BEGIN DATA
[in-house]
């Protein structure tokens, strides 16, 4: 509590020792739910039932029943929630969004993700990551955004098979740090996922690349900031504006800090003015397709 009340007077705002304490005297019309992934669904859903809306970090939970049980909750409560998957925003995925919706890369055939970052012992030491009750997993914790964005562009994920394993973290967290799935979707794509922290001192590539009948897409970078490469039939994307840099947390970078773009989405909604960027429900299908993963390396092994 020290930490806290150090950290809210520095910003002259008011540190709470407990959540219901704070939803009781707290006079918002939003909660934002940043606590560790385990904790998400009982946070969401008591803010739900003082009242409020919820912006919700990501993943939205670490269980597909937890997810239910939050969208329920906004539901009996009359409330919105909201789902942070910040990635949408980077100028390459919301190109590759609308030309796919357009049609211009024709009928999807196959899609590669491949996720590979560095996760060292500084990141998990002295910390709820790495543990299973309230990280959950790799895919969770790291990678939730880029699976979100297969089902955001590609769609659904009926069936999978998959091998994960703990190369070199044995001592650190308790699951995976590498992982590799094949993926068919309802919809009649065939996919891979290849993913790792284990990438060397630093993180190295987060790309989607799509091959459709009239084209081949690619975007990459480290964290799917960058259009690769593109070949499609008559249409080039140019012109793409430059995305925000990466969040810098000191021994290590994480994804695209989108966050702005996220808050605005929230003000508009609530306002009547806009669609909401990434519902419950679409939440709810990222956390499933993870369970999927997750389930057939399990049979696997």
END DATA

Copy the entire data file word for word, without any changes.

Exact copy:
[in-house]
């Protein structure tokens, strides 16, 4: 509590020792739910039932029943929630969004993700990551955004098979740090996922690349900031504006800090003015397709 009340007077705002304490005297019309992934669904859903809306970090939970049980909750409560998957925003995925919706890369055939970052012992030491009750997993914790964005562009994920394993973290967290799935979707794509922290001192590539009948897409970078490469039939994307840099947390970078773009989405909604960027429900299908993963390396092994 020290930490806290150090950290809210520095910003002259008011540190709470407990959540219901704070939803009781707290006079918002939003909660934002940043606590560790385990904790998400009982946070969401008591803010739900003082009242409020919820912006919700990501993943939205670490269980597909937890997810239910939050969208329920906004539901009996009359409330919105909201789902942070910040990635949408980077100028390459919301190109590759609308030309796919357009049609211009024709009928999807196959899609590669491949996720590979560095996760060292500084990141998990002295910390709820790495543990299973309230990280959950790799895919969770790291990678939730880029699976979100297969089902955001590609769609659904009926069936999978998959091998994960703990190369070199044995001592650190308790699951995976590498992982590799094949993926068919309802919809009649065939996919891979290849993913790792284990990438060397630093993180190295987060790309989607799509091959459709009239084209081949690619975007990459480290964290799917960058259009690769593109070949499609008559249409080039140019012109793409430059995305925000990466969040810098000191021994290590994480994804695209989108966050702005996220808050605005929230003000508009609530306002009547806009669609909401990434519902419950679409939440709810990222956390499933993870369970999927997750389930057939399990049979696997």